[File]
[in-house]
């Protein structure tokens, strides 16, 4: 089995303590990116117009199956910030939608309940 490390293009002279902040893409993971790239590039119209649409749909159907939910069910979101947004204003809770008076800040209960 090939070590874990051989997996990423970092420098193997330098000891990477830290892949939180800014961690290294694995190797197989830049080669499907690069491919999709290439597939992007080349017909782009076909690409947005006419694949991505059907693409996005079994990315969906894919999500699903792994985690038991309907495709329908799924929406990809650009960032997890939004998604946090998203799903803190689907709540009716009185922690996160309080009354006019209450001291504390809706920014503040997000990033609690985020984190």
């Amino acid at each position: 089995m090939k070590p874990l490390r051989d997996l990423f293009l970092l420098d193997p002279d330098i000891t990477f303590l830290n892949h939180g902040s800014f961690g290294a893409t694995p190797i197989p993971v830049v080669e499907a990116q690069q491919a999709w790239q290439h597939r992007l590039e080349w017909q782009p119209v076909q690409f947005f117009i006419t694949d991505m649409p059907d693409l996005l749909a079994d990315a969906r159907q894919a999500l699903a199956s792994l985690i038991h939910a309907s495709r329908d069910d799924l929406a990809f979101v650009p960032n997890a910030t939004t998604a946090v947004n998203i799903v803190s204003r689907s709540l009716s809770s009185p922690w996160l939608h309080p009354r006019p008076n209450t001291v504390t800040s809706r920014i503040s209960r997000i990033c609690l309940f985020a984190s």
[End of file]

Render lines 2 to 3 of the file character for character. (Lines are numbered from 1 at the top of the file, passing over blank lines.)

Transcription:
């Protein structure tokens, strides 16, 4: 089995303590990116117009199956910030939608309940 490390293009002279902040893409993971790239590039119209649409749909159907939910069910979101947004204003809770008076800040209960 090939070590874990051989997996990423970092420098193997330098000891990477830290892949939180800014961690290294694995190797197989830049080669499907690069491919999709290439597939992007080349017909782009076909690409947005006419694949991505059907693409996005079994990315969906894919999500699903792994985690038991309907495709329908799924929406990809650009960032997890939004998604946090998203799903803190689907709540009716009185922690996160309080009354006019209450001291504390809706920014503040997000990033609690985020984190």
């Amino acid at each position: 089995m090939k070590p874990l490390r051989d997996l990423f293009l970092l420098d193997p002279d330098i000891t990477f303590l830290n892949h939180g902040s800014f961690g290294a893409t694995p190797i197989p993971v830049v080669e499907a990116q690069q491919a999709w790239q290439h597939r992007l590039e080349w017909q782009p119209v076909q690409f947005f117009i006419t694949d991505m649409p059907d693409l996005l749909a079994d990315a969906r159907q894919a999500l699903a199956s792994l985690i038991h939910a309907s495709r329908d069910d799924l929406a990809f979101v650009p960032n997890a910030t939004t998604a946090v947004n998203i799903v803190s204003r689907s709540l009716s809770s009185p922690w996160l939608h309080p009354r006019p008076n209450t001291v504390t800040s809706r920014i503040s209960r997000i990033c609690l309940f985020a984190s």